Not only does the concept of Wabi-Sabi have to do with people (seeing our imperfection as beautiful), it has to do with style too. When it comes to style and décor, a Wabi-Sabi home uses weathered and old furnishings that give a feeling of peace and simplicity.

Frayed quilts, chipped platters, weather-worn frames, mismatched chairs. I love old things like these. Being surrounded by them gives me a sense of calm and makes me feel safe.

Wabi-Sabi has to do with nature too. We only need to step outside to see imperfections all around us. Jagged rocks. Leaves. Ripples in water. Moss on the side of a tree. Crooked branches. I love to hike and explore the acreage at our cabin. Imperfections are nature’s way of reminding me (us) that flaws can be beautiful.

Let’s start to see the beauty of simple and natural things. They’re all around us. If we slow down from time to time and look closely, we can see them. Doing this is a way to experience the little, almost hidden, gems and joys in our life.

Age is Beautiful

We have a choice: We can see our imperfections as a) negative and something to be avoided or b) beautiful and full of possibilities.

Take aging, for example. I’m the age my mom was when I thought she was ancient. Boy, was I wrong! I’m choosing to look at this season as beautiful, a new start, and full of potential.

Oh sure, I’d be lying if I didn’t admit that there are times when I look in the mirror and let out a pitiful-sounding sigh. My skin isn’t as smooth and firm as it once was. There are wrinkles around my eyes and above my lips that I wish weren’t there, and there’s peach fuzz growing where it shouldn’t. And don’t even get me started on the strands of gray on my head.

But, you know what? Good things happen with age. Really good things, actually. I’m wiser now. My experiences have been filled with failures and successes, and they’ve truly been the best “teachers” for me. Instead of accumulating things like furniture, decorations, and miscellaneous “stuff,” I’m simplifying and surrounding myself with only the things that bring me the most joy. I’m letting go of hurts, bitterness, and something that used to make me angry. I’m reconnecting with long-lost friends. I’m trying things I had little time for before, like traveling, hiking, volunteering. I’m being selective about who I associate with. I’m accepting my body the way it is and celebrating that it allowed me to give birth to three children and that it’s healthy and strong. And finally, drum roll please, I’m letting go of insecurities that used to hold me back and make me feel inferior. I guess you could say I’ve got a little Popeye the Sailor Man attitude in me because I want others to know that “I am what I am, and that’s all that I am.”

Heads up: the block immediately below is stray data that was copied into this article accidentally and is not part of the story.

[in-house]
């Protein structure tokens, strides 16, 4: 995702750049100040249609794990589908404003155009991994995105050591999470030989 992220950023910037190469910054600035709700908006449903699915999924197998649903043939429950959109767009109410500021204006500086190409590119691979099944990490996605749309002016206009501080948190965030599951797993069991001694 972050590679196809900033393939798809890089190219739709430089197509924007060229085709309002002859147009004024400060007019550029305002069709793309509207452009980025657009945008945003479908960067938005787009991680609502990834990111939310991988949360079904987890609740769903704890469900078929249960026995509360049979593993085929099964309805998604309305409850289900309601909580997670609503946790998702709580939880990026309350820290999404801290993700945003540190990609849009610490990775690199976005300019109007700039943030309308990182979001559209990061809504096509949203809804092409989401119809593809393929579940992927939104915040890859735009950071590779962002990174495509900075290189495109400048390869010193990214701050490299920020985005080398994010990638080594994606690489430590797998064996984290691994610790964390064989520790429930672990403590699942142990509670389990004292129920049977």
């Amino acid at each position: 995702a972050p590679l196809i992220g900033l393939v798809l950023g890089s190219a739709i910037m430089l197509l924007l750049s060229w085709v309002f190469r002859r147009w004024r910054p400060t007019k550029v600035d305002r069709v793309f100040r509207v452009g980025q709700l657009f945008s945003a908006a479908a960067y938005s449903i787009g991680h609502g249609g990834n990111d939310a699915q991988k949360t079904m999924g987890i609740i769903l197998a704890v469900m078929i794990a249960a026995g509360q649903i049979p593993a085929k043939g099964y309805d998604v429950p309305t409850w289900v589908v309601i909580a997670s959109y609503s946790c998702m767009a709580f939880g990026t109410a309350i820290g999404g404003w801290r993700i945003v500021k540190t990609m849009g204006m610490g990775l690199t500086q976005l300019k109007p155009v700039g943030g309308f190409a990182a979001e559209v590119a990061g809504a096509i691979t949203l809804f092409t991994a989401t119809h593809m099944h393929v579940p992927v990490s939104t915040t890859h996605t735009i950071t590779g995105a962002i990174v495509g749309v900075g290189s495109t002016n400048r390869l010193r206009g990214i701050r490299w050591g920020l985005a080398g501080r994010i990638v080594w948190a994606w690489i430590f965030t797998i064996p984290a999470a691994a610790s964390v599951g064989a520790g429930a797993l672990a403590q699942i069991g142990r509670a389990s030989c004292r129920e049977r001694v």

Can I Get an Amen?

The mold was broken when we were created. We are unique from each other. Each of us is imperfectly beautiful and perfectly flawed (go ahead and read that last sentence again). That’s right. I’m imperfect. You’re imperfect. We’re all imperfect. Be OK with that.

Here’s something to think about: If everyone had a perfect life, it would be dull. No one would mess up, so we’d know nothing about grace or patience or forgiveness or how to overcome obstacles or start over and try again. How boring! Yawn!

Next time you’re hard on yourself, breathe in and breathe out and think Wabi-Sabi. Beauty in imperfection. Ahhh.

Friend, I’m not chasing perfection anymore. I’m pursuing happiness, joy, purpose, and peace.  And the only way I can ultimately find them is in being my perfectly imperfect self. Care to join me?

Hey, before I go, be sure and reach out to me if you need anything. Did you like this blog? Consider sharing it with a friend who may benefit from reading it.